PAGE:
There are two economic impacts we have to look at here. The first is economic investment that countries have to contribute to meet their respective climate targets (or “nationally determined contribution”). This is essentially the economic cost of investing in a transition to low-carbon technologies (such as renewable energy). In the chart below, we have mapped global investment in renewable technologies through time, aggregated by region or country. In 2015, the US accounted for 15 percent of global investments. In comparison, China accounted for 36 percent- about the same as the US, Europe and India combined.

However, comparing investments in absolute terms doesn’t tell the complete story. It skews focus towards larger economies; we might expect that large economies will also invest more. If we are comparing countries in terms of who is contributing their ‘share’, perhaps a more appropriate comparison is to normalise these figures as the percentage of a country’s gross domestic product (GDP). In the second chart below, we have presented 2015 renewable investments as a percentage of a country’s GDP. The United States invested only 0.1 percent- nine times less than China, and five times less than India. This is not exactly a “draconian financial and economic burden”.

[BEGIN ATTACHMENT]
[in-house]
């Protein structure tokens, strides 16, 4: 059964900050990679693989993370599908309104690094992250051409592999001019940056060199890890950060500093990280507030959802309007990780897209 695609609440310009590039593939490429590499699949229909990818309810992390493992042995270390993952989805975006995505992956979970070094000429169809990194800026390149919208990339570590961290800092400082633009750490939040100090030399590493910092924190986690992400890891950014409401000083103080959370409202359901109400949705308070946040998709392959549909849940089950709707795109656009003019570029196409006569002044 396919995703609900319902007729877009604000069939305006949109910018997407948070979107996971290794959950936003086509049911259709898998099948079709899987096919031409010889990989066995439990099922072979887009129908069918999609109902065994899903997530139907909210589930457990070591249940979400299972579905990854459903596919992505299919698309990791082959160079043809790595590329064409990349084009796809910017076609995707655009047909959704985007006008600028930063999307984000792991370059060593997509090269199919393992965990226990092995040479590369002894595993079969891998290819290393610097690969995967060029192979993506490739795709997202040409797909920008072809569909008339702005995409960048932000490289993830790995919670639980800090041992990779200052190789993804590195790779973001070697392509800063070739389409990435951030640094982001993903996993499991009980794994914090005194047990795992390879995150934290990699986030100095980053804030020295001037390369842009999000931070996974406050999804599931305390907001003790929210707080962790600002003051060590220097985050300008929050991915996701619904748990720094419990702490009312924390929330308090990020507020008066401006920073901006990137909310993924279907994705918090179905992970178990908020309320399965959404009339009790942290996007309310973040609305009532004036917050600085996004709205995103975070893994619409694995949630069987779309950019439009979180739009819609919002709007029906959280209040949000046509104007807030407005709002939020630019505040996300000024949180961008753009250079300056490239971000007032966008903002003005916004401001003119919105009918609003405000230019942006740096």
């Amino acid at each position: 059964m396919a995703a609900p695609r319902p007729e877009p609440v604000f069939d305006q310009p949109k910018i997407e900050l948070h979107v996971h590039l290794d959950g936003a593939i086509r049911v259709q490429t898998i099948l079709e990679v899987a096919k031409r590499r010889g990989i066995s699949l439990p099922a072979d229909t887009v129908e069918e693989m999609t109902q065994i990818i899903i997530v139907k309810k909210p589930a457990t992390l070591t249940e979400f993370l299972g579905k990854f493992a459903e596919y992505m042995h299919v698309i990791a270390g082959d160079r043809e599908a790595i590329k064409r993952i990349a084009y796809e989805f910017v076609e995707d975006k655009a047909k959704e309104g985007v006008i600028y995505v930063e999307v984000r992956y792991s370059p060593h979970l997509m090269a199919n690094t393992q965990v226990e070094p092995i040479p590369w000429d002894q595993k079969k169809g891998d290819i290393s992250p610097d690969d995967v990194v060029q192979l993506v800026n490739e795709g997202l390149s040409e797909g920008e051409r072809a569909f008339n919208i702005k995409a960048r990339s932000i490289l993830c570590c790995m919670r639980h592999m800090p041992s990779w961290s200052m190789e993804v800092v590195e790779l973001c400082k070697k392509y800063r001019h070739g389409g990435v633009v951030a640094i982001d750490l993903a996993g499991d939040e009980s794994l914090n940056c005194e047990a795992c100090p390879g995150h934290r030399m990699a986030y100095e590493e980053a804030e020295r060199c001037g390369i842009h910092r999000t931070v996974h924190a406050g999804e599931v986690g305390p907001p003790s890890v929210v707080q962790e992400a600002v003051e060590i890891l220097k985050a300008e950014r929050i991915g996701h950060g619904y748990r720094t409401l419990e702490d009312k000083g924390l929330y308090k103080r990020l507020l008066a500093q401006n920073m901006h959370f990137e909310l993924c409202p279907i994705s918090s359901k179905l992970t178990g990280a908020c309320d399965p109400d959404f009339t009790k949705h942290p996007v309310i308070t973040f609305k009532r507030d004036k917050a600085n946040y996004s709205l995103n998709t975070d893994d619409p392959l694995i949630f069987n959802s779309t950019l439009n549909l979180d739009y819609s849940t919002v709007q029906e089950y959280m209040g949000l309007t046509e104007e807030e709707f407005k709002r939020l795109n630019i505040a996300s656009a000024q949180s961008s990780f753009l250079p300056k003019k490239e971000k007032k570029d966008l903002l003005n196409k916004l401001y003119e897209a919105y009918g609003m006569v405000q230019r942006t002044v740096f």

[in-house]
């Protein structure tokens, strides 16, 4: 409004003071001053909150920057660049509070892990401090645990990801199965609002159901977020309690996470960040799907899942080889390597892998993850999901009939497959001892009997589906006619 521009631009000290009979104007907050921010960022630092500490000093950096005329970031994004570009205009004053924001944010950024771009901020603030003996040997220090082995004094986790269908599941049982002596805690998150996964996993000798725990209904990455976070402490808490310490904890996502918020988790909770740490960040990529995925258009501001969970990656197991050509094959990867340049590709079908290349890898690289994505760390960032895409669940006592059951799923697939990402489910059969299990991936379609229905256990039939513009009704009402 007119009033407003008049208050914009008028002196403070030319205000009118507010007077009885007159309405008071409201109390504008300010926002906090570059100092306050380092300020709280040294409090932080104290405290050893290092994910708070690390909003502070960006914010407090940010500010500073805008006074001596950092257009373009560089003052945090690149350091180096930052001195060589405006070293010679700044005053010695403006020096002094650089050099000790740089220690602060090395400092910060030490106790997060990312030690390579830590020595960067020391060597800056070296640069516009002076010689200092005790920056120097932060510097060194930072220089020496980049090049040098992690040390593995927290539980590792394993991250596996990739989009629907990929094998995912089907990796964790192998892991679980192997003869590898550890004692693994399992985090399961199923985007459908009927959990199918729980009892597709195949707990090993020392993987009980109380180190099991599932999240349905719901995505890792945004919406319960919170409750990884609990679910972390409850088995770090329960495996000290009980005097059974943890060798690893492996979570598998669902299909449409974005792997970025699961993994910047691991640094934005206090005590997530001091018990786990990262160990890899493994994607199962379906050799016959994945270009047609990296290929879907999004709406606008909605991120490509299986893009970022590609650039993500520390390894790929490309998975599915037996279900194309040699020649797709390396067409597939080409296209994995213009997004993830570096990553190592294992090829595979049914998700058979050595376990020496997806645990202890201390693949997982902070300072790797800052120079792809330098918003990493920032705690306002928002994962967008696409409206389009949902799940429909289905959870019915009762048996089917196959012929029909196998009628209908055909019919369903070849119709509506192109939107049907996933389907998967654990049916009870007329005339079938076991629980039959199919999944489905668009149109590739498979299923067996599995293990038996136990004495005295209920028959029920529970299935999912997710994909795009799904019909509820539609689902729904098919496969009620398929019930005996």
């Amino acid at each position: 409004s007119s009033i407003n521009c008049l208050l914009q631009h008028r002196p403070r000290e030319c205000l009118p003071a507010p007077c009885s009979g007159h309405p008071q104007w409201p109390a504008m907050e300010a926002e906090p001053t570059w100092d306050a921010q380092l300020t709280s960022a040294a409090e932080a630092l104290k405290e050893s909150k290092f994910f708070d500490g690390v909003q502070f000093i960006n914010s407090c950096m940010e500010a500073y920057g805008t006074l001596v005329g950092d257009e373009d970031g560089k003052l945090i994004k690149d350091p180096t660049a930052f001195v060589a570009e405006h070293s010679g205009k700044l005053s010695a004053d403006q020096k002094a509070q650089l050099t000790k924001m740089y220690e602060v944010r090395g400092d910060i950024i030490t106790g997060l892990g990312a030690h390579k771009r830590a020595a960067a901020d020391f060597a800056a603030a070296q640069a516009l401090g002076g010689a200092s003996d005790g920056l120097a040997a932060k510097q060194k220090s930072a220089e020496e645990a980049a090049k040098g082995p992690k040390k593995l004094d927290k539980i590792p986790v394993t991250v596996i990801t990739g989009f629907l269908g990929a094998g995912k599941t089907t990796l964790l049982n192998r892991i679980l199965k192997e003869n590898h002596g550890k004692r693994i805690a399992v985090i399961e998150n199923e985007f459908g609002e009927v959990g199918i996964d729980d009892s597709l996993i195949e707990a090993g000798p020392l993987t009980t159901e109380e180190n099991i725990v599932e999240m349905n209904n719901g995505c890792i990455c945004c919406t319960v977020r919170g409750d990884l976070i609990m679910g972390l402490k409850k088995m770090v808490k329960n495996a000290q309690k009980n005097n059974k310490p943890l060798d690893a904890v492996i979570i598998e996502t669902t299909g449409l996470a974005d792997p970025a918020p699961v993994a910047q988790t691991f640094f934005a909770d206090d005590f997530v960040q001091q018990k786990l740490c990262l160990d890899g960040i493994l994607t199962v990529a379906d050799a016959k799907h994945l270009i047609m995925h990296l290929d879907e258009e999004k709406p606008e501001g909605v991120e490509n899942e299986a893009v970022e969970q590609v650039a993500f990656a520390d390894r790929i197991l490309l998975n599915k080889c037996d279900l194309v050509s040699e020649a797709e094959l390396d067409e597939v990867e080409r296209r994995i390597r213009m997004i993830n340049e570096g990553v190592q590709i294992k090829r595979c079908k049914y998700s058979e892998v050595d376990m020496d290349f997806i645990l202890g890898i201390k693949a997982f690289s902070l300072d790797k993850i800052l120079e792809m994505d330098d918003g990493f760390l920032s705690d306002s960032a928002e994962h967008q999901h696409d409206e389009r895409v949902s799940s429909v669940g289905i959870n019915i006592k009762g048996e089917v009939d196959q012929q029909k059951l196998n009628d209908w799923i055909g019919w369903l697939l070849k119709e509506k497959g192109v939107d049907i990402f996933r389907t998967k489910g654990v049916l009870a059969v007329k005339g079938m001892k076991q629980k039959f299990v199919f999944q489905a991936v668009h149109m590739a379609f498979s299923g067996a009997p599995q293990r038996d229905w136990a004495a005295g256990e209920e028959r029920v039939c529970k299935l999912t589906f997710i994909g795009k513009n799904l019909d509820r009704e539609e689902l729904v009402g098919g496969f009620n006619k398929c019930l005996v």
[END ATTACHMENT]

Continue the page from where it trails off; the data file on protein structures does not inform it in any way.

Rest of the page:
advanced economies have formally agreed to jointly mobilize USD 100 billion per year by 2020, from a variety of sources, to address the pressing mitigation and adaptation needs of developing countries. The other financial cost to the United States is its contribution to the Green Climate Fund (GCF). The Green Climate Fund was set up as a financial mechanism to support developing countries, for both mitigation (for example, supporting investment mechanisms for clean energy) and adaptation (developing countries are likely to be disproportionately affected by negative climate change impacts). Advanced economies have formally agreed to jointly invest 100 billion USD per year by 2020 to the GCF.